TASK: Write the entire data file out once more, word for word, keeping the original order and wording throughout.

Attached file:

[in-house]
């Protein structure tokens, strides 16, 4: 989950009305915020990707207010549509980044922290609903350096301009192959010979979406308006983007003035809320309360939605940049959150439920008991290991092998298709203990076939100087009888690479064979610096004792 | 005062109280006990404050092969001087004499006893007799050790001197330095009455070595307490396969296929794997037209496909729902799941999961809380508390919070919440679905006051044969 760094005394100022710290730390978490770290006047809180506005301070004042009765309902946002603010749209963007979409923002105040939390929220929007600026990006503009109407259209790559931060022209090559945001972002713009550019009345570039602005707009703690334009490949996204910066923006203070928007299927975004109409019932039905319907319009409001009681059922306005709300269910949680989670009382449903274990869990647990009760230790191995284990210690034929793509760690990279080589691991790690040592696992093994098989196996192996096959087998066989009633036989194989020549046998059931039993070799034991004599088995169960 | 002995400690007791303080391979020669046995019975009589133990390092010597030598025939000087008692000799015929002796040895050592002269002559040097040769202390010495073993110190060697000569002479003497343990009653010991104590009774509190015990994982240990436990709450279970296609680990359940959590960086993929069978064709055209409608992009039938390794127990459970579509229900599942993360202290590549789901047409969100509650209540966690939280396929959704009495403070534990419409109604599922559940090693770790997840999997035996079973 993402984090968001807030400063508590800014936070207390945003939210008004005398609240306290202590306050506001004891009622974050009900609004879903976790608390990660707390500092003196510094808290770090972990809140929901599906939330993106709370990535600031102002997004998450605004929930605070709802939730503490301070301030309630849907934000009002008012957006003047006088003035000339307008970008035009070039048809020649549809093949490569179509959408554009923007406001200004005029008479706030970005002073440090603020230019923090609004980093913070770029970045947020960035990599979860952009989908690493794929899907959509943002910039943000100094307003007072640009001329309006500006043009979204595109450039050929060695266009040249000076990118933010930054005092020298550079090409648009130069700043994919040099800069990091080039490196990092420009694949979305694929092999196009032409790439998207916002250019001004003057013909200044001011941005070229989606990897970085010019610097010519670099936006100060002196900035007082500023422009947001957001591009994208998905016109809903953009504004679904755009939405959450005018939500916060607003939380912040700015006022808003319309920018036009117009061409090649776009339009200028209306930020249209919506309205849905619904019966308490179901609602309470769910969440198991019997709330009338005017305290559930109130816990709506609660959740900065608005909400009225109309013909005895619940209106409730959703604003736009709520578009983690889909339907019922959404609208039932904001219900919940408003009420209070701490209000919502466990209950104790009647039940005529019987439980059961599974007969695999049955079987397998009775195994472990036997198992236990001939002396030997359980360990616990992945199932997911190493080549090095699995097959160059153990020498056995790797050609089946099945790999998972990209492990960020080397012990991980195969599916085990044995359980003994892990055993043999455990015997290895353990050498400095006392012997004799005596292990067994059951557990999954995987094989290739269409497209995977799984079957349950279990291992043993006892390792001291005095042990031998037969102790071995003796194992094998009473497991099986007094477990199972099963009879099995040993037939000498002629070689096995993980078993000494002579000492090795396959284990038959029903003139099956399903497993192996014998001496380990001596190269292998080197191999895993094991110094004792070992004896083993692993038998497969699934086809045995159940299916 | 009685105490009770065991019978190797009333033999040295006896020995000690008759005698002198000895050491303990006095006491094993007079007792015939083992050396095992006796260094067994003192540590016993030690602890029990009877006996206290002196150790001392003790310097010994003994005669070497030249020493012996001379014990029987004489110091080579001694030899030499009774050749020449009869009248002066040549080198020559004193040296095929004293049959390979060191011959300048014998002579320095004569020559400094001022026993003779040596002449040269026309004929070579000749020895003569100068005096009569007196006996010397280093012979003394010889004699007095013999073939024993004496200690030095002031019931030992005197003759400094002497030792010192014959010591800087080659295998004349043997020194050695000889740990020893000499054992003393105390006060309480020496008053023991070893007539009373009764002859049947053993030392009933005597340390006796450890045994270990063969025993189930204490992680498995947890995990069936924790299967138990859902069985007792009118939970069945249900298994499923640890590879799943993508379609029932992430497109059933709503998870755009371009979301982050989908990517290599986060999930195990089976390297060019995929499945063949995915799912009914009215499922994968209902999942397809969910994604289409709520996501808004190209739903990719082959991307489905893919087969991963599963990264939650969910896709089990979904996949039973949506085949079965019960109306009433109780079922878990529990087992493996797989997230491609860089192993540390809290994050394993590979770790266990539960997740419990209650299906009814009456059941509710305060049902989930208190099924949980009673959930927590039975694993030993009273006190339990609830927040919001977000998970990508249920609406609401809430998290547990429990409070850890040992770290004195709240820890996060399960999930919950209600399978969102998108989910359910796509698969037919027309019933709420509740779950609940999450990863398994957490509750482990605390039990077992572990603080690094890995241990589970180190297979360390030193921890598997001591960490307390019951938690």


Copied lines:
[in-house]
């Protein structure tokens, strides 16, 4: 989950009305915020990707207010549509980044922290609903350096301009192959010979979406308006983007003035809320309360939605940049959150439920008991290991092998298709203990076939100087009888690479064979610096004792 | 005062109280006990404050092969001087004499006893007799050790001197330095009455070595307490396969296929794997037209496909729902799941999961809380508390919070919440679905006051044969 760094005394100022710290730390978490770290006047809180506005301070004042009765309902946002603010749209963007979409923002105040939390929220929007600026990006503009109407259209790559931060022209090559945001972002713009550019009345570039602005707009703690334009490949996204910066923006203070928007299927975004109409019932039905319907319009409001009681059922306005709300269910949680989670009382449903274990869990647990009760230790191995284990210690034929793509760690990279080589691991790690040592696992093994098989196996192996096959087998066989009633036989194989020549046998059931039993070799034991004599088995169960 | 002995400690007791303080391979020669046995019975009589133990390092010597030598025939000087008692000799015929002796040895050592002269002559040097040769202390010495073993110190060697000569002479003497343990009653010991104590009774509190015990994982240990436990709450279970296609680990359940959590960086993929069978064709055209409608992009039938390794127990459970579509229900599942993360202290590549789901047409969100509650209540966690939280396929959704009495403070534990419409109604599922559940090693770790997840999997035996079973 993402984090968001807030400063508590800014936070207390945003939210008004005398609240306290202590306050506001004891009622974050009900609004879903976790608390990660707390500092003196510094808290770090972990809140929901599906939330993106709370990535600031102002997004998450605004929930605070709802939730503490301070301030309630849907934000009002008012957006003047006088003035000339307008970008035009070039048809020649549809093949490569179509959408554009923007406001200004005029008479706030970005002073440090603020230019923090609004980093913070770029970045947020960035990599979860952009989908690493794929899907959509943002910039943000100094307003007072640009001329309006500006043009979204595109450039050929060695266009040249000076990118933010930054005092020298550079090409648009130069700043994919040099800069990091080039490196990092420009694949979305694929092999196009032409790439998207916002250019001004003057013909200044001011941005070229989606990897970085010019610097010519670099936006100060002196900035007082500023422009947001957001591009994208998905016109809903953009504004679904755009939405959450005018939500916060607003939380912040700015006022808003319309920018036009117009061409090649776009339009200028209306930020249209919506309205849905619904019966308490179901609602309470769910969440198991019997709330009338005017305290559930109130816990709506609660959740900065608005909400009225109309013909005895619940209106409730959703604003736009709520578009983690889909339907019922959404609208039932904001219900919940408003009420209070701490209000919502466990209950104790009647039940005529019987439980059961599974007969695999049955079987397998009775195994472990036997198992236990001939002396030997359980360990616990992945199932997911190493080549090095699995097959160059153990020498056995790797050609089946099945790999998972990209492990960020080397012990991980195969599916085990044995359980003994892990055993043999455990015997290895353990050498400095006392012997004799005596292990067994059951557990999954995987094989290739269409497209995977799984079957349950279990291992043993006892390792001291005095042990031998037969102790071995003796194992094998009473497991099986007094477990199972099963009879099995040993037939000498002629070689096995993980078993000494002579000492090795396959284990038959029903003139099956399903497993192996014998001496380990001596190269292998080197191999895993094991110094004792070992004896083993692993038998497969699934086809045995159940299916 | 009685105490009770065991019978190797009333033999040295006896020995000690008759005698002198000895050491303990006095006491094993007079007792015939083992050396095992006796260094067994003192540590016993030690602890029990009877006996206290002196150790001392003790310097010994003994005669070497030249020493012996001379014990029987004489110091080579001694030899030499009774050749020449009869009248002066040549080198020559004193040296095929004293049959390979060191011959300048014998002579320095004569020559400094001022026993003779040596002449040269026309004929070579000749020895003569100068005096009569007196006996010397280093012979003394010889004699007095013999073939024993004496200690030095002031019931030992005197003759400094002497030792010192014959010591800087080659295998004349043997020194050695000889740990020893000499054992003393105390006060309480020496008053023991070893007539009373009764002859049947053993030392009933005597340390006796450890045994270990063969025993189930204490992680498995947890995990069936924790299967138990859902069985007792009118939970069945249900298994499923640890590879799943993508379609029932992430497109059933709503998870755009371009979301982050989908990517290599986060999930195990089976390297060019995929499945063949995915799912009914009215499922994968209902999942397809969910994604289409709520996501808004190209739903990719082959991307489905893919087969991963599963990264939650969910896709089990979904996949039973949506085949079965019960109306009433109780079922878990529990087992493996797989997230491609860089192993540390809290994050394993590979770790266990539960997740419990209650299906009814009456059941509710305060049902989930208190099924949980009673959930927590039975694993030993009273006190339990609830927040919001977000998970990508249920609406609401809430998290547990429990409070850890040992770290004195709240820890996060399960999930919950209600399978969102998108989910359910796509698969037919027309019933709420509740779950609940999450990863398994957490509750482990605390039990077992572990603080690094890995241990589970180190297979360390030193921890598997001591960490307390019951938690």